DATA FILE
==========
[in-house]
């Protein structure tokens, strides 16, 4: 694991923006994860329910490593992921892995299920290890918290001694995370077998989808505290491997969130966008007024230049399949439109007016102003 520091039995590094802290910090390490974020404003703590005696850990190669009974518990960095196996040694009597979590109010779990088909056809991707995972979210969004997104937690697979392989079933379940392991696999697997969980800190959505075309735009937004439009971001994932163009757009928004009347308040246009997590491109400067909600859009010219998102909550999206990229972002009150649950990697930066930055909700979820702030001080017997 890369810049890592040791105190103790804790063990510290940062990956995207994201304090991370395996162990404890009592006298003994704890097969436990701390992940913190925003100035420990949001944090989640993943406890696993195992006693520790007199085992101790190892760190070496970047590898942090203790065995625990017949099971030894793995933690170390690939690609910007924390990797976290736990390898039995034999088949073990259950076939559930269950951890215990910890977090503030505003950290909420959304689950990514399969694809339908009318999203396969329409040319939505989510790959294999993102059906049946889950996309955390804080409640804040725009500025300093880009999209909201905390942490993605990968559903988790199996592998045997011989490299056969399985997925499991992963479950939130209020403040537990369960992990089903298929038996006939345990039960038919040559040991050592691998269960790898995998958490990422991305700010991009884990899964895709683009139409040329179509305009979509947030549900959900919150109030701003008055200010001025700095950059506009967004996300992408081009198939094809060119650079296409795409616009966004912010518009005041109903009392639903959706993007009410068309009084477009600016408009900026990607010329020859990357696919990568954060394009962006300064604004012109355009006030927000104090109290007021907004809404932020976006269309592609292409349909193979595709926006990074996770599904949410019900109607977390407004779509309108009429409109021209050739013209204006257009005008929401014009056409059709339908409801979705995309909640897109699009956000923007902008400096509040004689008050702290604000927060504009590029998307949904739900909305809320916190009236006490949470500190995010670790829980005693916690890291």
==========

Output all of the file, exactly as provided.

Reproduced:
[in-house]
């Protein structure tokens, strides 16, 4: 694991923006994860329910490593992921892995299920290890918290001694995370077998989808505290491997969130966008007024230049399949439109007016102003 520091039995590094802290910090390490974020404003703590005696850990190669009974518990960095196996040694009597979590109010779990088909056809991707995972979210969004997104937690697979392989079933379940392991696999697997969980800190959505075309735009937004439009971001994932163009757009928004009347308040246009997590491109400067909600859009010219998102909550999206990229972002009150649950990697930066930055909700979820702030001080017997 890369810049890592040791105190103790804790063990510290940062990956995207994201304090991370395996162990404890009592006298003994704890097969436990701390992940913190925003100035420990949001944090989640993943406890696993195992006693520790007199085992101790190892760190070496970047590898942090203790065995625990017949099971030894793995933690170390690939690609910007924390990797976290736990390898039995034999088949073990259950076939559930269950951890215990910890977090503030505003950290909420959304689950990514399969694809339908009318999203396969329409040319939505989510790959294999993102059906049946889950996309955390804080409640804040725009500025300093880009999209909201905390942490993605990968559903988790199996592998045997011989490299056969399985997925499991992963479950939130209020403040537990369960992990089903298929038996006939345990039960038919040559040991050592691998269960790898995998958490990422991305700010991009884990899964895709683009139409040329179509305009979509947030549900959900919150109030701003008055200010001025700095950059506009967004996300992408081009198939094809060119650079296409795409616009966004912010518009005041109903009392639903959706993007009410068309009084477009600016408009900026990607010329020859990357696919990568954060394009962006300064604004012109355009006030927000104090109290007021907004809404932020976006269309592609292409349909193979595709926006990074996770599904949410019900109607977390407004779509309108009429409109021209050739013209204006257009005008929401014009056409059709339908409801979705995309909640897109699009956000923007902008400096509040004689008050702290604000927060504009590029998307949904739900909305809320916190009236006490949470500190995010670790829980005693916690890291």